An additional £3.3 million, generated by the use of the WEEE Directive Compliance Fee in 2018, will be spent on projects supporting higher levels of reuse and recycling of waste electrical and electronic waste, the Joint Trade Association (JTA) has confirmed.
The WEEE Compliance Fee was established as a means for producer compliance schemes to discharge some of their obligations on behalf of producers of electronic equipment as an alternative to directly collecting WEEE. The JTA’s proposal for the 2018 Compliance Fee was chosen by the Secretary of State for Environment Michael Gove earlier this year and following a competitive selection process.
Other activity that the fund is already supporting includes:
- An assessment of the presence of persistent organic pollutants and other hazardous substances in legacy WEEE plastics to support a high-level of compliance in WEEE plastics recycling
- The development of a mixed WEEE protocol and refresh of existing protocols which support accurate reporting of WEEE collections
- A study to determine the flow of electricals and electronics as they move through the economy and when they become waste
- A trial to explore options to improve the handling of lithium-ion batteries in WEEE to reduce the risks of fires from inappropriate handling
- An assessment of the effectiveness of local authority projects previously funded by the Distributor Take Back Scheme and the WEEE Compliance Fee Fund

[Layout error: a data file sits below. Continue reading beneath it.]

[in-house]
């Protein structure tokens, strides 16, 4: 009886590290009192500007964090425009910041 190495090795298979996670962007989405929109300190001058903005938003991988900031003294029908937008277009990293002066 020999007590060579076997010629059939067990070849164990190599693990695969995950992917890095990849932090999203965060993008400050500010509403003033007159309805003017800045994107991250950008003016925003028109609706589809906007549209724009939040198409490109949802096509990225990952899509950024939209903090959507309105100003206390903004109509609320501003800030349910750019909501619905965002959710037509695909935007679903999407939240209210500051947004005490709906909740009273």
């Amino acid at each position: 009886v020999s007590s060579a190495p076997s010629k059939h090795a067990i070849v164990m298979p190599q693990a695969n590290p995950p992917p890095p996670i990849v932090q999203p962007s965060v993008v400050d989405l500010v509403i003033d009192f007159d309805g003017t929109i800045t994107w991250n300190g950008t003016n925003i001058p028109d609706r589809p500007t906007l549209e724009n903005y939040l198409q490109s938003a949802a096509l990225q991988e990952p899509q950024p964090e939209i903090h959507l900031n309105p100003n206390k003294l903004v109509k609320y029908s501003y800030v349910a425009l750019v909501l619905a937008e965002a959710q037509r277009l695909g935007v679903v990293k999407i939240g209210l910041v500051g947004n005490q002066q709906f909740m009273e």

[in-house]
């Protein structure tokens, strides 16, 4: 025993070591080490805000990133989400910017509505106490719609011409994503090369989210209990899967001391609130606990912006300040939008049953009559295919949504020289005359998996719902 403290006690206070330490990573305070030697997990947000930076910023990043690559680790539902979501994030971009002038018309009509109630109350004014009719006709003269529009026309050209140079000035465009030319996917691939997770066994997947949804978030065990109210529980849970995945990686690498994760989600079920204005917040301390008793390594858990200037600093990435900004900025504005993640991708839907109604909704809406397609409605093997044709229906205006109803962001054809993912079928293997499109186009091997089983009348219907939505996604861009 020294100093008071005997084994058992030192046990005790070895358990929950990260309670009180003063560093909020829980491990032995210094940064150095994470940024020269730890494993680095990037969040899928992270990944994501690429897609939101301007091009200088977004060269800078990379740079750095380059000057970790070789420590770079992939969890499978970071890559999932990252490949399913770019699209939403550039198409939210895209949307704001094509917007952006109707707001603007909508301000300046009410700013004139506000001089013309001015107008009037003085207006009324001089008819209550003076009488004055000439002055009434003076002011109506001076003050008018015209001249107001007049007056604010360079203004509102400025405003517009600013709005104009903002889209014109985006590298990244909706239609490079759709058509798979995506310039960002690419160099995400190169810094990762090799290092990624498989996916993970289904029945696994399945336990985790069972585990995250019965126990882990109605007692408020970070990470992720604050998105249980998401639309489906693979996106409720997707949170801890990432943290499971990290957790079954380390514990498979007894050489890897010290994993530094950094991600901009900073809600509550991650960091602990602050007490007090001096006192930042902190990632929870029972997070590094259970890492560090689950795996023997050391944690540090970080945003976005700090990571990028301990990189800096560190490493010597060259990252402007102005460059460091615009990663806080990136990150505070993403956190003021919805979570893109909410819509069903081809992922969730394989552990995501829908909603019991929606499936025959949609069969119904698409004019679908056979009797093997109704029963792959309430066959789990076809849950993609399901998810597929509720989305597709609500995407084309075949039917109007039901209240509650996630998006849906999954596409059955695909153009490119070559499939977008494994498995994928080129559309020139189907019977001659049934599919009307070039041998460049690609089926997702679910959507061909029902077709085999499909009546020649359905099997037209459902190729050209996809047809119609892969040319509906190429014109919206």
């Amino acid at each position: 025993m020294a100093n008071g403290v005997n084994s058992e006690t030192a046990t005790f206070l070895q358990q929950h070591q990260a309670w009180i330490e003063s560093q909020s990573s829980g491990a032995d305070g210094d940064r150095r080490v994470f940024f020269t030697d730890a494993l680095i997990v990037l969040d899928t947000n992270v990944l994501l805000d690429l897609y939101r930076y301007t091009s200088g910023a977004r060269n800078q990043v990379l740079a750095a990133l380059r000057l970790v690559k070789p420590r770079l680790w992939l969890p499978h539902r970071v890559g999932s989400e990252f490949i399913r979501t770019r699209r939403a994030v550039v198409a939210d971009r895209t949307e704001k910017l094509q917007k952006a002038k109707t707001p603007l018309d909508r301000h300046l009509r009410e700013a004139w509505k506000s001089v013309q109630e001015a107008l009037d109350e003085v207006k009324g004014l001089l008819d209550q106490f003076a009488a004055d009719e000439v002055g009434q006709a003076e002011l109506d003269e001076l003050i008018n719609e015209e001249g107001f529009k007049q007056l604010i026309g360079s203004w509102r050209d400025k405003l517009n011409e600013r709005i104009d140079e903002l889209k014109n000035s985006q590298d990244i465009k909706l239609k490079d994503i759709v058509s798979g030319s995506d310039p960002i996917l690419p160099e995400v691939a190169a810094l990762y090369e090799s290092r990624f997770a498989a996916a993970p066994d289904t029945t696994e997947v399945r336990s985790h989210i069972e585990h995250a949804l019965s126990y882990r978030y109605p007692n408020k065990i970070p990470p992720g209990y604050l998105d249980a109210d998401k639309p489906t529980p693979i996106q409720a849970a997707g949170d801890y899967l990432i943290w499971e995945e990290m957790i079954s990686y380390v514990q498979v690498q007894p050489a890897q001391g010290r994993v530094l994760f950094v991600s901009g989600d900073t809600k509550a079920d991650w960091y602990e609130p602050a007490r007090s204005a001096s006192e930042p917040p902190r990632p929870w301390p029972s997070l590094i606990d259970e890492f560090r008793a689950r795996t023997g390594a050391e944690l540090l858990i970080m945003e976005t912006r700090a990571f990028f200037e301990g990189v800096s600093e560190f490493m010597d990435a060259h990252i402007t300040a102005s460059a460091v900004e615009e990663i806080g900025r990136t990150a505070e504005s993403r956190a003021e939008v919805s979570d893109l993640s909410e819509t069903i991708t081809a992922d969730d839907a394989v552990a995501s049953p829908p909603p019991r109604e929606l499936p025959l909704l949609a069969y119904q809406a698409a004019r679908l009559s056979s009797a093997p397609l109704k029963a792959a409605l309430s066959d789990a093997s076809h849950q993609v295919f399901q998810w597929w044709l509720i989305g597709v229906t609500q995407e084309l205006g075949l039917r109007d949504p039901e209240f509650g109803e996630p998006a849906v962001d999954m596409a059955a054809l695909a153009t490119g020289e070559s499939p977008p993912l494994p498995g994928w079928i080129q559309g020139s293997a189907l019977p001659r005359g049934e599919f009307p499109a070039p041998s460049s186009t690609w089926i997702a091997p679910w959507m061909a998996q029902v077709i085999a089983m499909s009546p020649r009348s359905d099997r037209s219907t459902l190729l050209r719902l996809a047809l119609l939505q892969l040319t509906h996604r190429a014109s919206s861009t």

- Qualitative and quantitive research exploring public options and behaviour in relation to reusing, repairing and recycling WEEE
- The development of a three-year national WEEE communications strategy.
Negotiations in England, Northern Ireland, Scotland and Wales remain underway on how best to support local projects. Local authority groups and the Reuse Network have been working with the WEEE Fund to develop the best approach for working with local authorities and reuse operators.
A new open call for technical research projects will open on Monday 20 May 2019. Developed project proposals should be sent by 30 September 2018 and applicants are encouraged to engage with the WEEE Fund as early as possible.
For each of the three broad areas – local projects, technical research and communications and behaviour change programmes – a panel of experts, drawn from players across the WEEE system, support decision making, judging and appraisals of bids.
Susanne Baker, chair of the JTA, and head of techUK’s environment and compliance programme said, “Our focus will continue to be on spending the fund carefully on projects that can deliver genuine and lasting improvements to the system, with the buy-in and support from the community of local authorities, businesses and civic society groups that manage and deal with these products at the end of life.”
To improve transparency of the fund, the JTA announced today that it would be carrying out an independent audit of the Fund, which will be made publicly available. Further quarterly updates will be posted on the WEEE Fund website to provide an overview of the funds that have been committed and what remains in the pot.